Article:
What happened to the back stairs?
The back stairs were non-historic, having been added to the building just prior to the May 1960 opening of the Whaley House Museum. After 45 years, they were on the verge of collapse. They were removed in 2006 as part of the restoration of the Whaley House back porch and kitchen. The back of the building now looks as it did when the Whaley family occupied the house.

Why is the Whaley House haunted?
Oral tradition states that the Whaley family believed the house to be haunted by Yankee Jim Robinson, the man Thomas Whaley watched hang on the property before the house was built. Some believe that the spirit of Violet Whaley, who committed suicide here in 1885, haunts the house. Mr. and Mrs. Whaley are both believed to haunt the house, perhaps because their daughter Violet is still here. Another spirit believed to inhabit the home is that of Marion Reynolds, Thomas and Anna Whaley's great-granddaughter, who died tragically in Oceanside, CA in 1912 but had lived most of her young life in the Whaley House.

Do you guarantee that I will see a ghost at the Whaley House?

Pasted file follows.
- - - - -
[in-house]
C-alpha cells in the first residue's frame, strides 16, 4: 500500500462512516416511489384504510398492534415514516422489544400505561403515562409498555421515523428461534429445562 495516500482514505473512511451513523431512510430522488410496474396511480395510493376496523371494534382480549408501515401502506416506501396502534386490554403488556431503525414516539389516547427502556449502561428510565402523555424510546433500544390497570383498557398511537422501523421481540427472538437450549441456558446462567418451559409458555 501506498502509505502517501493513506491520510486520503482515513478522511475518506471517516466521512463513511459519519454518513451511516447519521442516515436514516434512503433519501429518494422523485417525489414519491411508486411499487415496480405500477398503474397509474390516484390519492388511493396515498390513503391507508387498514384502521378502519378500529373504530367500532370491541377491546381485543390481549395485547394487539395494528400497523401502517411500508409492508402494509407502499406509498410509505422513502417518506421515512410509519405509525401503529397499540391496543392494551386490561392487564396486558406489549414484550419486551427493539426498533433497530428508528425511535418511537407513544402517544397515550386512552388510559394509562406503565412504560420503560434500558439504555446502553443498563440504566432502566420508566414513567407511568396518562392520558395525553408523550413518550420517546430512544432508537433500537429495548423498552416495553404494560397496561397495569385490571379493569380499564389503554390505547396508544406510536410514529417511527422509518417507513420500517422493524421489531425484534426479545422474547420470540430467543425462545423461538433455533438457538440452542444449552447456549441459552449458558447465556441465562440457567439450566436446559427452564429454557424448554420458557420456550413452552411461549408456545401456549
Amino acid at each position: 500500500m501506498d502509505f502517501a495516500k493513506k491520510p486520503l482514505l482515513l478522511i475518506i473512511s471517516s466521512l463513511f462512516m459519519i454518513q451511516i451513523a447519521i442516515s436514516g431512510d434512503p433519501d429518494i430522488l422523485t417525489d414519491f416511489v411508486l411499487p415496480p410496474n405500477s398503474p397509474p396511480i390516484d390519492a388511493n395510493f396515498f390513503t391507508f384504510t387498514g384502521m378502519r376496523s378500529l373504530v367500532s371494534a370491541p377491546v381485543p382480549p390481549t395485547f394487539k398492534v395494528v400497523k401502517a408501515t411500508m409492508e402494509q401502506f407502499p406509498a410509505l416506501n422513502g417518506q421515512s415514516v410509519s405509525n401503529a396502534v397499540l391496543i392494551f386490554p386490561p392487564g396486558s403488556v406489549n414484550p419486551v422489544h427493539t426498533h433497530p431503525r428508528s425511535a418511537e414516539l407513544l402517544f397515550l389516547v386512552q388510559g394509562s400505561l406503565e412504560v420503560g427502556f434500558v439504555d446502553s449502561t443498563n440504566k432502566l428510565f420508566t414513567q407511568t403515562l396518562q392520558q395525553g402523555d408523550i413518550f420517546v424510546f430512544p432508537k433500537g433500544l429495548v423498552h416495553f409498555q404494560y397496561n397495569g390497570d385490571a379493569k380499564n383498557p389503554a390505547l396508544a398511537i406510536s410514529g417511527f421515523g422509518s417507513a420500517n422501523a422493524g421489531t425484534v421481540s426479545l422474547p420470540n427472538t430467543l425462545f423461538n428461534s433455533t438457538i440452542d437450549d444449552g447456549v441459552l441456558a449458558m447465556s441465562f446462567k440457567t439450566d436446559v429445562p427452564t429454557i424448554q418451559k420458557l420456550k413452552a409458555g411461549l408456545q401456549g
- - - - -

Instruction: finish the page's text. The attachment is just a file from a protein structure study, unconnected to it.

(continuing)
No. The Whaley House is a historical house museum which some say is haunted, not a Disneyland-style haunted house. Therefore we cannot produce ghosts for our visitors. However, many people have reported supernatural occurrences in the house.

Is it scary?
As a fully furnished house museum, most people will not be scared in the Whaley House. However, occasionally visitors do report supernatural encounters within the museum's walls.

What do people experience?
Visitors to the Whaley House will experience a beautifully restored historic house museum, including an 1860s general store, theater, and courthouse. Some people claim to have encounters with the supernatural, including apparitions, cold or warm spots, sensations of being touched, seeing objects move unaccountably, and having anomalies appear in photographs. We do not stage the "hauntings" so we do not guarantee that visitors will experience them, but we do guarantee an interesting and educational visit to a world-class house museum.

Are the ghosts friendly?
No mean or harmful spirits have been reported at the Whaley House.


2476 San Diego Avenue, San Diego 92110
(619) 297-7511



2476 San Diego Avenue · San Diego CA 92110 · Phone (619) 297-7511
Home | Contact